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VISN 5 MIRECC – Putting Recovery Into Practice

VA Capital Health Care Network - VISN 5 MIRECC logo

The mission of the VISN 5 MIRECC is to support and enhance the recovery and community functioning of Veterans with serious mental illness. Our integrated programs of research, education, and clinical training and consultation focus on the development, evaluation, and implementation of recovery-oriented evidence-based treatments and services for these Veterans.

MIRECC News Spotlight
May 2018

MIRECC Research Serving Veterans –
Review and Analysis of Person Centered Recovery Treatment

MIRECC investigators Melanie Bennett and Amy Drapalski, and research staff member Katie Despeaux, were recently involved in conducting a review and analysis of the research literature on treatments that foster person-oriented recovery among individuals with serious mental illness. Person-oriented recovery includes “…the degree to which individuals feel empowered, hopeful, and optimistic; the manner in which people view themselves and their capabilities; and their perspectives about their own circumstances.” Twenty-three studies that included a sample of individuals with serious mental illnesses and that measured person-oriented recovery, empowerment, and hope over at least two time points were reviewed. Of these, seven were randomized controlled trials that were included in a meta-analysis, a statistical technique that can combine data from several studies to examine which interventions work best across multiple studies. This meta-analysis demonstrated that individuals with serious mental illness experience greater (and sustained) improvement in feelings of self-worth, hope, and empowerment when they are involved in recovery-oriented mental health treatment versus other types of treatment. In addition, a study of an intervention that was delivered by both mental health professionals and peer providers demonstrated the greatest differences between treatment and control groups, suggesting that interventions that utilize both professional and peer staff may be best at fostering feelings of empowerment and hope in individuals with serious mental illness. These findings have implications for the types of treatments that are offered to Veterans with serious mental illness: those that are more in line with principles of mental health recovery are more likely to support Veterans’ feelings of empowerment and hope.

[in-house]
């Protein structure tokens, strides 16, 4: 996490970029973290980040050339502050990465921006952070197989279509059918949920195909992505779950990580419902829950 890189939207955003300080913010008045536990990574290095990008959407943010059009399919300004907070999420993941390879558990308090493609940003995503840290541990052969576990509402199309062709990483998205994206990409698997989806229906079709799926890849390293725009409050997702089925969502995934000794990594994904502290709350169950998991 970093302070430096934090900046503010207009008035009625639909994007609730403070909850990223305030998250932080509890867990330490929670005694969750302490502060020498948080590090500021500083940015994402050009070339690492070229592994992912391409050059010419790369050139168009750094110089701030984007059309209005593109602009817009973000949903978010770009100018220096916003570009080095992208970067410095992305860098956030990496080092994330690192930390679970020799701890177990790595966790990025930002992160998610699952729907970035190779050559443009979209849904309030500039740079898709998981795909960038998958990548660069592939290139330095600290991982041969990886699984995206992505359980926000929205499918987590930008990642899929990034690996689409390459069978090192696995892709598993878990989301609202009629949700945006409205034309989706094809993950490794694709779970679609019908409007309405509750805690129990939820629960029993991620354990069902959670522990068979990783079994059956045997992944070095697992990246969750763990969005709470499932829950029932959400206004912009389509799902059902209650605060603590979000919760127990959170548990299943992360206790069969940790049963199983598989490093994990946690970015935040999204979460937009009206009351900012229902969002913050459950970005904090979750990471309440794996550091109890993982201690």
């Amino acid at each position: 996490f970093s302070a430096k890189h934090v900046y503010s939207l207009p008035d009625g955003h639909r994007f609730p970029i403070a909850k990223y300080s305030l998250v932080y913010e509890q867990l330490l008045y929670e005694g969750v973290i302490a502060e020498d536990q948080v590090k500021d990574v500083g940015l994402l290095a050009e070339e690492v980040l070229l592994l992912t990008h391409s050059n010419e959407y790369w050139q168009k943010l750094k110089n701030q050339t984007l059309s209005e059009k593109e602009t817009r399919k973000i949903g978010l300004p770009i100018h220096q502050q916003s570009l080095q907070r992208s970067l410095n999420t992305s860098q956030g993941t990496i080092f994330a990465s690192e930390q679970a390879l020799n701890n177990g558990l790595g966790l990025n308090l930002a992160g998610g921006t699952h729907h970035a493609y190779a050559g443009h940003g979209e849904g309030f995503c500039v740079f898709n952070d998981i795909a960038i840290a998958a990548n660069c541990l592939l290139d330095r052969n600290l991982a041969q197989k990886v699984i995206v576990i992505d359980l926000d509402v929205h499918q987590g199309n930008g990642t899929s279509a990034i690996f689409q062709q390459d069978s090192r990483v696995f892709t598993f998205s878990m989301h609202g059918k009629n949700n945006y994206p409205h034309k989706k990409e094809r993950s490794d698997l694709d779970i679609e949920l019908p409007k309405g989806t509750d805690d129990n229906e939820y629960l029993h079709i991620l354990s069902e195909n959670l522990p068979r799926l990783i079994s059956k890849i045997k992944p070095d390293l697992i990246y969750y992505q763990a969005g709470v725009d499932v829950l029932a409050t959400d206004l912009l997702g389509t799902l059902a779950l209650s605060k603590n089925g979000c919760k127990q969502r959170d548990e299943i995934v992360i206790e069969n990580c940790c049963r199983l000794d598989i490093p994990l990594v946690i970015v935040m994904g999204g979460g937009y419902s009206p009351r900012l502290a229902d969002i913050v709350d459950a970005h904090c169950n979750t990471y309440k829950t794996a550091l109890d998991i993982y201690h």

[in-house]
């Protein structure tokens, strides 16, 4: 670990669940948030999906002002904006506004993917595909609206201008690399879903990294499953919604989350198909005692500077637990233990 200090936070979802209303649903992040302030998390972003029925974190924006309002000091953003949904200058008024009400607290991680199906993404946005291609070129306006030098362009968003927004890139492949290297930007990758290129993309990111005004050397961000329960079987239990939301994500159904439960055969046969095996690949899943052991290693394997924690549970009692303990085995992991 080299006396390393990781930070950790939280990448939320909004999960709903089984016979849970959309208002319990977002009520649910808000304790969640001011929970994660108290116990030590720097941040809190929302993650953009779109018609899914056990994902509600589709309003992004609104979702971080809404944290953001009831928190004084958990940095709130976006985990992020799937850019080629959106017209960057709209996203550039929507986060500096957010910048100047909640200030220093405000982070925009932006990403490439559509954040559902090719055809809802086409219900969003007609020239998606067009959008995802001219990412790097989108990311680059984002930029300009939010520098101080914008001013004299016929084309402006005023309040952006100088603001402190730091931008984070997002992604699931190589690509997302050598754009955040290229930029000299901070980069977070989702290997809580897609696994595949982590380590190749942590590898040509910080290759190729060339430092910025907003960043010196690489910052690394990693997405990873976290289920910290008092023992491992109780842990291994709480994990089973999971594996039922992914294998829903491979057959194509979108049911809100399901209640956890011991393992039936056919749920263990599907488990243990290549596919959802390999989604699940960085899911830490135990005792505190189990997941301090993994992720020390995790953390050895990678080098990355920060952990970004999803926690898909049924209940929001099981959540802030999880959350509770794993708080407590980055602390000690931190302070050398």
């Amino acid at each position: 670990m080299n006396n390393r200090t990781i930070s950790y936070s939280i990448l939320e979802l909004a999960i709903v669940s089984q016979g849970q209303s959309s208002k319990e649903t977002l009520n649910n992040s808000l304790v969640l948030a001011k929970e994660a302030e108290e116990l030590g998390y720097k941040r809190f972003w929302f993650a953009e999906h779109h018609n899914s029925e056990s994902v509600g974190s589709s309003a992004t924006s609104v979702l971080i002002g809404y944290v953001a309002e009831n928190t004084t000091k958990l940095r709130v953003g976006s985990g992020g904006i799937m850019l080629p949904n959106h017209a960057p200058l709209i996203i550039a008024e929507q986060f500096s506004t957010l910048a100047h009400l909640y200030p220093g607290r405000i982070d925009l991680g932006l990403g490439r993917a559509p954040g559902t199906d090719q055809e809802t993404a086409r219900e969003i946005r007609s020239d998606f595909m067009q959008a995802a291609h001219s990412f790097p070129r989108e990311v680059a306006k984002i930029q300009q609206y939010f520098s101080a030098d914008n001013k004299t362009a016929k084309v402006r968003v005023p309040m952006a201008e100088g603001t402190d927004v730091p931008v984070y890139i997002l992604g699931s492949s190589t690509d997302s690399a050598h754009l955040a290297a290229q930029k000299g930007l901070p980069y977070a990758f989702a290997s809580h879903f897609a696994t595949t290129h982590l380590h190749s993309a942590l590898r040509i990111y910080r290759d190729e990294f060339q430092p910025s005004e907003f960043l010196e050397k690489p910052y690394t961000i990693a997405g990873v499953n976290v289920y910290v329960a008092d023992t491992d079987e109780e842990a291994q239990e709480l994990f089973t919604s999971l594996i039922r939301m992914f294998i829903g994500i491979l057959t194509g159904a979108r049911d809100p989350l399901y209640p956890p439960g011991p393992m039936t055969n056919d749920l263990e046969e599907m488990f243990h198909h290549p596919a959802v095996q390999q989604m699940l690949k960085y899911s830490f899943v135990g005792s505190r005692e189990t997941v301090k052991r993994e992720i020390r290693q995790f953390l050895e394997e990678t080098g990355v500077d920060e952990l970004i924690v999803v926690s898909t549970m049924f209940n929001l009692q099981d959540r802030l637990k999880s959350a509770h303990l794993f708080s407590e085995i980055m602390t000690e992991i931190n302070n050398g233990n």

Citation: Thomas, E.C., Despeaux, K.A., Drapalski, A.L., & Bennett, M.E. Person-Oriented Recovery of Individuals With Serious Mental Illnesses: A Review and Meta-Analysis of Longitudinal Findings. Psychiatric Services in Advance (doi: 10.1176/

To read the full article, go to

To listen to a podcast discussing the relevance of this research to clinical practice, go to

Featured Educational Products

Social Skills Training Resources

Social Skills Training workbook

Social Skills Training (SST) is a treatment procedure that has been developed to directly address social problem-solving skills deficits with the goal of enhancing social functioning. SST interventions are tailored to meet the real-life, current-day difficulties that affect the social experiences of each Veteran, but several common core elements are present regardless of which specific skills are being taught. In general, SST is a highly structured educational procedure that employs didactic instruction, breaking skills down into discrete steps, modeling, behavioral rehearsal (role-playing), and social reinforcement. Learn more.

SMI in CLC: Staff Training Toolkit

serious mental illness (SMI) who receive services in VA Community Living Centers

Older Veterans with serious mental illness (SMI) who receive services in VA Community Living Centers (CLCs, or VA Nursing Homes) often have complex care needs. Dr. Anjana Muralidharan, investigator at the VISN 5 MIRECC, took part in a workgroup to consider the needs of these Veterans and the teams who care for them. She took the lead in compiling a toolkit of resources that CLC mental health professionals could use to support CLC teams in providing care to these residents. The materials build basic knowledge and address stigma regarding care of residents with SMI. The toolkit was developed for CLCs – but could be useful for any VHA staff who provide care to Veterans with SMI. Check them out!

Shared Decision-Making for Family Involvement in Treatment (SDM-FIT)

Shared Decision-Making for Family Involvement in Treatment

Involvement of family in a Veteran’s mental health treatment can improve family functioning and effectively mobilize the family’s social and emotional resources in support of the Veteran. The SDM-FIT protocol is a tool for VA mental health providers to facilitate collaborative discussion with Veterans regarding family involvement in treatment. Topics discussed include benefits of, concerns about, and preferences for family involvement. The protocol is designed to facilitate a 30-minute conversation between any mental health provider and Veteran receiving mental health treatment. Download Manual

EASE-ing Self-Stigma Resources

EASE-ing Self-Stigma Resources

Self-Stigma is the harm caused when people start to define themselves by the stereotypes they are exposed to. It interferes greatly with wellness, recovery and treatment. EASE is a 90 minute program for all staff in practical ways you can help people you serve reduce or avoid the effects of self-stigma. Learn more.


Ending Self Stigma (ESS) Resources and Manual

Ending Self Stigma (ESS) Resources and Manual

ESS was developed by a team from the VISN-5 MIRECC and the University of Maryland School of Medicine Department of Psychiatry to translate research on reducing the harmful effects of mental illness stigmatization into practical strategies that people can use. The above link will take you to further details and program materials. Learn more.